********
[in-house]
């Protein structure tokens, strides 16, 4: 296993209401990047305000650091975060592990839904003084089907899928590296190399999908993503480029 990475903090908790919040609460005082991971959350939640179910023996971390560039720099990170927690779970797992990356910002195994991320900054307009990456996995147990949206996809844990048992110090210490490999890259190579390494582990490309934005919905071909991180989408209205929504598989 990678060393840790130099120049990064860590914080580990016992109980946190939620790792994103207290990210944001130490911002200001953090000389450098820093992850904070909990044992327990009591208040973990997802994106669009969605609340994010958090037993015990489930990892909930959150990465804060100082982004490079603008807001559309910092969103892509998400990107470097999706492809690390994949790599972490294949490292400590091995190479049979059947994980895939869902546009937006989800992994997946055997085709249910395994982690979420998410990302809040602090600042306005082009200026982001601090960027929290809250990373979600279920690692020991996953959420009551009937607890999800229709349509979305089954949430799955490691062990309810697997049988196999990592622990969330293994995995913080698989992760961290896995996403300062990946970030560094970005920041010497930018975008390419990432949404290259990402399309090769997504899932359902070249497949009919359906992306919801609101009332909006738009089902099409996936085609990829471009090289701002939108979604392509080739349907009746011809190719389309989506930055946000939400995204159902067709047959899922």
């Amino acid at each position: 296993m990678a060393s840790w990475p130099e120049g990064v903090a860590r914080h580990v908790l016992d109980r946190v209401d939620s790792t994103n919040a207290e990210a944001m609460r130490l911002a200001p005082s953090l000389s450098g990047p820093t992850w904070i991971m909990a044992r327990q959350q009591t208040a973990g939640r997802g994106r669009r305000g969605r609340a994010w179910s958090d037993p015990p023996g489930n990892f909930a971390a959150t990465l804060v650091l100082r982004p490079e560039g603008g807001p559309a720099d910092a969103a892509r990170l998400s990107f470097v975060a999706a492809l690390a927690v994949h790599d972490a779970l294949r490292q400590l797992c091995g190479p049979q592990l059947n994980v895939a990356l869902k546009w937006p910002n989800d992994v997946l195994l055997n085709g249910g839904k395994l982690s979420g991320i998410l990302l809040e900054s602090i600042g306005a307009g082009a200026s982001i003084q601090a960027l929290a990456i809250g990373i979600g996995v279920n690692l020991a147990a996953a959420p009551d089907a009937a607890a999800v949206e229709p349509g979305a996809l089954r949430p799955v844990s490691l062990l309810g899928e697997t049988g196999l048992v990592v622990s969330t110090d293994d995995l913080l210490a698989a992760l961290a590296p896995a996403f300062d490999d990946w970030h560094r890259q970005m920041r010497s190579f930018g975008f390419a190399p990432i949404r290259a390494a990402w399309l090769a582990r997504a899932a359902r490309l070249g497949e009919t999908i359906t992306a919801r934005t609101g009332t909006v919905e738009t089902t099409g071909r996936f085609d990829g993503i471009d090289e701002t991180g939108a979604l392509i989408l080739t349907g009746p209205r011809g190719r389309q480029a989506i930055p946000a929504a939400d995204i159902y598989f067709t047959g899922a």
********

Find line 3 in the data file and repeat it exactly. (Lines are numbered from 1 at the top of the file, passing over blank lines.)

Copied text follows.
């Amino acid at each position: 296993m990678a060393s840790w990475p130099e120049g990064v903090a860590r914080h580990v908790l016992d109980r946190v209401d939620s790792t994103n919040a207290e990210a944001m609460r130490l911002a200001p005082s953090l000389s450098g990047p820093t992850w904070i991971m909990a044992r327990q959350q009591t208040a973990g939640r997802g994106r669009r305000g969605r609340a994010w179910s958090d037993p015990p023996g489930n990892f909930a971390a959150t990465l804060v650091l100082r982004p490079e560039g603008g807001p559309a720099d910092a969103a892509r990170l998400s990107f470097v975060a999706a492809l690390a927690v994949h790599d972490a779970l294949r490292q400590l797992c091995g190479p049979q592990l059947n994980v895939a990356l869902k546009w937006p910002n989800d992994v997946l195994l055997n085709g249910g839904k395994l982690s979420g991320i998410l990302l809040e900054s602090i600042g306005a307009g082009a200026s982001i003084q601090a960027l929290a990456i809250g990373i979600g996995v279920n690692l020991a147990a996953a959420p009551d089907a009937a607890a999800v949206e229709p349509g979305a996809l089954r949430p799955v844990s490691l062990l309810g899928e697997t049988g196999l048992v990592v622990s969330t110090d293994d995995l913080l210490a698989a992760l961290a590296p896995a996403f300062d490999d990946w970030h560094r890259q970005m920041r010497s190579f930018g975008f390419a190399p990432i949404r290259a390494a990402w399309l090769a582990r997504a899932a359902r490309l070249g497949e009919t999908i359906t992306a919801r934005t609101g009332t909006v919905e738009t089902t099409g071909r996936f085609d990829g993503i471009d090289e701002t991180g939108a979604l392509i989408l080739t349907g009746p209205r011809g190719r389309q480029a989506i930055p946000a929504a939400d995204i159902y598989f067709t047959g899922a």